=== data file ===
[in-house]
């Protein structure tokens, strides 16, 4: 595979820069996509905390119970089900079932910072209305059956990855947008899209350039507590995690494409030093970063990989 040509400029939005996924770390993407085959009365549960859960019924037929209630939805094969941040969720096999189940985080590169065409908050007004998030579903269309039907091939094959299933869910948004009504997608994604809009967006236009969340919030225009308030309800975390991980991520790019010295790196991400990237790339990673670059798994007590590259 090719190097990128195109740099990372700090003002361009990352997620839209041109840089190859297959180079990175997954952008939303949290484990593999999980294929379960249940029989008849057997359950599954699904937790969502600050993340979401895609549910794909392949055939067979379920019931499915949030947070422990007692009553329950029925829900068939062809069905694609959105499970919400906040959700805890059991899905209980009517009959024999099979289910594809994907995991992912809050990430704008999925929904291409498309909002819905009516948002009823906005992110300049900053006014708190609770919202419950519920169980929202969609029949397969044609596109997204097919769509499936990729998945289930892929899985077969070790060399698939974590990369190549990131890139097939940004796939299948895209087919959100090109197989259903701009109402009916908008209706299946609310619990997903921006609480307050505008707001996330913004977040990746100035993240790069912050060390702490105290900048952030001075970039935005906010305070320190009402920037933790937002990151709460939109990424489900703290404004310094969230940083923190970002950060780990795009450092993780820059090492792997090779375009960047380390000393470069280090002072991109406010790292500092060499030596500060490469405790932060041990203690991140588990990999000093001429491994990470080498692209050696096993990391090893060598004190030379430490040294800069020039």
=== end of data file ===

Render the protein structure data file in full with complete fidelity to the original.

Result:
[in-house]
């Protein structure tokens, strides 16, 4: 595979820069996509905390119970089900079932910072209305059956990855947008899209350039507590995690494409030093970063990989 040509400029939005996924770390993407085959009365549960859960019924037929209630939805094969941040969720096999189940985080590169065409908050007004998030579903269309039907091939094959299933869910948004009504997608994604809009967006236009969340919030225009308030309800975390991980991520790019010295790196991400990237790339990673670059798994007590590259 090719190097990128195109740099990372700090003002361009990352997620839209041109840089190859297959180079990175997954952008939303949290484990593999999980294929379960249940029989008849057997359950599954699904937790969502600050993340979401895609549910794909392949055939067979379920019931499915949030947070422990007692009553329950029925829900068939062809069905694609959105499970919400906040959700805890059991899905209980009517009959024999099979289910594809994907995991992912809050990430704008999925929904291409498309909002819905009516948002009823906005992110300049900053006014708190609770919202419950519920169980929202969609029949397969044609596109997204097919769509499936990729998945289930892929899985077969070790060399698939974590990369190549990131890139097939940004796939299948895209087919959100090109197989259903701009109402009916908008209706299946609310619990997903921006609480307050505008707001996330913004977040990746100035993240790069912050060390702490105290900048952030001075970039935005906010305070320190009402920037933790937002990151709460939109990424489900703290404004310094969230940083923190970002950060780990795009450092993780820059090492792997090779375009960047380390000393470069280090002072991109406010790292500092060499030596500060490469405790932060041990203690991140588990990999000093001429491994990470080498692209050696096993990391090893060598004190030379430490040294800069020039």